Laurie Leshin: Well, I actually think that's right, Casey. Look, it's not great that we shipped a spacecraft to the Cape and then later decided it wasn't ready for launch. I get why that's not great, but the truth is that they overcame almost every obstacle against incredible odds. I think we should be honestly celebrating this team, and then they raised their hand. They didn't launch when they shouldn't have. They raised their hand. It's really hard to do that and said, "We're not ready and we shouldn't do this. It's too big a risk," and that team is fully staffed healthy, moving forward, crushing it. I'm going to be sitting with them tomorrow morning for their end-of-year, all-hands meeting. They're having all-hands meetings every week now just to make sure everybody's communicating just to thank them for what an extraordinary thing they've done in getting this mission back on track.
Casey Dreier: Again, it just strikes me that there's one thing that can't be built remotely, physical spacecraft, the bespoke, difficult, challenging thing, by definition of what you said, you're characterizing what JPL likes to do.
Laurie Leshin: Yeah. Just to say one more thing about it, the other thing I was really impressed with the IRB is they pulled on something that I knew existed, but I hadn't really thought of as well, which is, they called it the informal safety net. They talked about this fact that when you're doing things that are incredibly hard, stuff happens, stuff always happens, it comes up. Every single day on this lab, people are walking down the hall to their neighbors saying, "I can't figure this thing out," or, "Something doesn't feel right here. What is your thought about this?" Or doing it in the cafeteria at the coffee cart. That's what they called the informal safety net, and it's been really important here over time. The senior people who know everything lend their expertise informally across every project at this lab and that's obliterated in COVID. We all know that we missed those hallway conversations. What we didn't realize is how essential they are to being able to launch a spacecraft on time. So that, again, really suggests that more time together on lab, it doesn't have to be every day, it doesn't have to be every person every day, but more time together is really essential.
Casey Dreier: Does it help that other tech companies are also reaching the same conclusion, so it's not like JPL is just some outlier on this conclusion? It seems like a lot of companies are realizing and really trying to, at least for management, pushing people to come back.
Laurie Leshin: Yeah. Lots are, including the Googles and the Apples, actually. We're hearing they're going back to three days a week and many in the aerospace business are doing the same. When you're trying to do hard stuff, none of us can do it alone. We've got to do it together.
Sarah Al-Ahmed: Casey will be back in a moment with more of his interview with Laurie Leshin, the director of JPL. But first, a brief message from my secret clone. There's so much going on in the world of space science and exploration, and we are here to share it with you. Hi, I'm Sarah. Are you looking for a place to get more space? Catch the latest space exploration news, pretty planetary pictures and Planetary Society publications on our social media channels. You can find The Planetary Society on Instagram, Twitter, YouTube, and Facebook. Make sure you like and subscribe so you never miss the next exciting update from the world of planetary science.
Casey Dreier: I want to ask a little bit about being director of JPL. First, something I think is worth delving into a little bit is, correct me if I'm wrong here, but from my understanding, being director is not being lord and master of the entire-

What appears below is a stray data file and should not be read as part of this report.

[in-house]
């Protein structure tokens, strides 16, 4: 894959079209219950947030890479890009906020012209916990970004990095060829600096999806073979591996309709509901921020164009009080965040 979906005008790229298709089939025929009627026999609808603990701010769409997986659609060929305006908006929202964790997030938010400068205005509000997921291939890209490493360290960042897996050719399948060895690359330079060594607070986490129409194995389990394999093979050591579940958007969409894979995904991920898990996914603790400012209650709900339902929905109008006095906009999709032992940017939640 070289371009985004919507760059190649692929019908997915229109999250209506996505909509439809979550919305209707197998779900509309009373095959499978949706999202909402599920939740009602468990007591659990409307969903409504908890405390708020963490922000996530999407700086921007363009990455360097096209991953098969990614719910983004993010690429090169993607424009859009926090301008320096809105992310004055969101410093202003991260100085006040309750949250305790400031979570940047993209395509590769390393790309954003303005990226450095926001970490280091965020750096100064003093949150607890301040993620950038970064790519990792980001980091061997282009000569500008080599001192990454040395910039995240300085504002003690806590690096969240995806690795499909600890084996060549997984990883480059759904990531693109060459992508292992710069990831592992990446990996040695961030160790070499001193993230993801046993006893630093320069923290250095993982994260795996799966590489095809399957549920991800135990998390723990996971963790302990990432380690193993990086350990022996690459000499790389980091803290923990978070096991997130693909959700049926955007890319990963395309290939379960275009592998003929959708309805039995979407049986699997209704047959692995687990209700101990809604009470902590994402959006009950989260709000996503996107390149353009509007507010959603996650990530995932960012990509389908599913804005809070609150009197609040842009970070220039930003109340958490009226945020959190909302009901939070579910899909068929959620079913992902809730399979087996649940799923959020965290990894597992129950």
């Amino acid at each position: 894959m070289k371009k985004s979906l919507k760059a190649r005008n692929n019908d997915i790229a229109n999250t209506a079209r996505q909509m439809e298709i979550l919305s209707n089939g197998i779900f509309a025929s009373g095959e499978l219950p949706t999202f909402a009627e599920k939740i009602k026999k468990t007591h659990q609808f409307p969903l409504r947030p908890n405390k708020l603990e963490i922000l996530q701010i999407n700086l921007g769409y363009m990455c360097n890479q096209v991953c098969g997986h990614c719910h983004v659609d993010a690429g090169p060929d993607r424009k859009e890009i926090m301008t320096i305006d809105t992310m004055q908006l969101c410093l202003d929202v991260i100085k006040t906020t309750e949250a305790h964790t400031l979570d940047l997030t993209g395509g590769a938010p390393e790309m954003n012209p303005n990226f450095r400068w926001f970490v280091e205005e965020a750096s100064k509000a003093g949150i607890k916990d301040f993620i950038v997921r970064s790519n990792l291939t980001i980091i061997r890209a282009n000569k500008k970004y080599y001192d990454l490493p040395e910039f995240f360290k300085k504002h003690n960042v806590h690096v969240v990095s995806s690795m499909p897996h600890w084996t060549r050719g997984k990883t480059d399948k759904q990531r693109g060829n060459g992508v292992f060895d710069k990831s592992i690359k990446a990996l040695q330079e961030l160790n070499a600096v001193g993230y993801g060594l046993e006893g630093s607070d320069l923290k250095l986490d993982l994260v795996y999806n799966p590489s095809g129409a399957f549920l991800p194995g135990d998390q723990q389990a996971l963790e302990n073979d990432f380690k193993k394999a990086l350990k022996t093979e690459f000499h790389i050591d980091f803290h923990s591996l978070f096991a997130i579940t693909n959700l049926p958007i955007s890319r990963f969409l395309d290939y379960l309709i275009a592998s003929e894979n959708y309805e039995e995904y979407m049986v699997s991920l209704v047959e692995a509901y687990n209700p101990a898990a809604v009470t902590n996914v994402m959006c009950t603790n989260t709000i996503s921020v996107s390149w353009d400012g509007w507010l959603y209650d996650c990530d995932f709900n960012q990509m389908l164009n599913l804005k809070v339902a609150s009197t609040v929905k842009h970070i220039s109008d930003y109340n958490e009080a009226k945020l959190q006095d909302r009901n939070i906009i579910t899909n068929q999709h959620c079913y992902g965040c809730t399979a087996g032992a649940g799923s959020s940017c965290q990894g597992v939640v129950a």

Sarah Al-Ahmed: What?
Casey Dreier: ... JPL-
Sarah Al-Ahmed: What?
Casey Dreier: ... organization. Well, you can correct me. You don't have a pure autocratic rule. You have a board of directors you work for-
Laurie Leshin: [inaudible 00:37:11] right here in my desk. No.
Casey Dreier: Tell me what it's like. Who do you answer to, and what do you have to do in that? What does your role have to interface with in order to help bring these types of changes?
Laurie Leshin: Yeah, sure. There's the upward interface and then there's the inward interface. So upward, I work for the president of Caltech and there's also a committee of the Caltech board that provides oversight of JPL, which has incredible people on it, like the former CEO of Orbital, the former CEO of Northrop Grumman, the last secretary of the Air Force. There's some pretty good people on there who know what they're doing, so they're great to work with. At NASA, obviously interface a ton with the head of the science mission directorate and who's now changing; Thomas Zurbuchen stepped down and seeing who comes next there, but also the leadership of the agency. So we have a lot of stakeholders, how we say. Then internally, I have a leadership team, the senior leaders here, and then what we call our executive council, which is the representatives of every directorate across the lab. We work together to conceptualize changes. The updated remote work policy is one that we worked on hard together. But then I think for me, the real opportunity is trying to reach down more into the organization and really hear more directly from folks who are working on the front lines, help all of us again, hear those voices and work together on what are going to be the ... can't be a list of 500 things to change. It's going to have to be a short list, and that's actually the process we're in the middle of right now where we did something I mentioned earlier called Engage JPL, where 200 people at a time, engaged 2,500 JPLers each in a two-hour session. So I had 13 of these two-hour sessions, 11 of them in person, two of them online where we talked about the future of the lab and just pulled a lot of input out of folks about things that were on their minds. Very interestingly, a lot of things were on their minds. Same things we heard from the Psyche IRB, hiring and retention, making sure that people see career paths and knowledge transfer, making sure that they're engaging with their leadership and management. So I think a lot of the responsibility in a job like mine is to paint a picture of where we're trying to go as clearly as we can and then just help equip people with the tools to be a part of us getting there. I can't pull them there myself. We've got to let people come there of their own accord, but we've got to make it easy for them to do so, and that's what a lot of good management is about. It's just about painting that picture and about knocking down some barriers, building out some tools, and then building some tools around accountability too; making sure that we all embrace what we need to do, whether that's perform a bit better on cost, that's one for us and think about how we make it easy for, not easy, but easier, a little easier for people to contribute to the solutions there.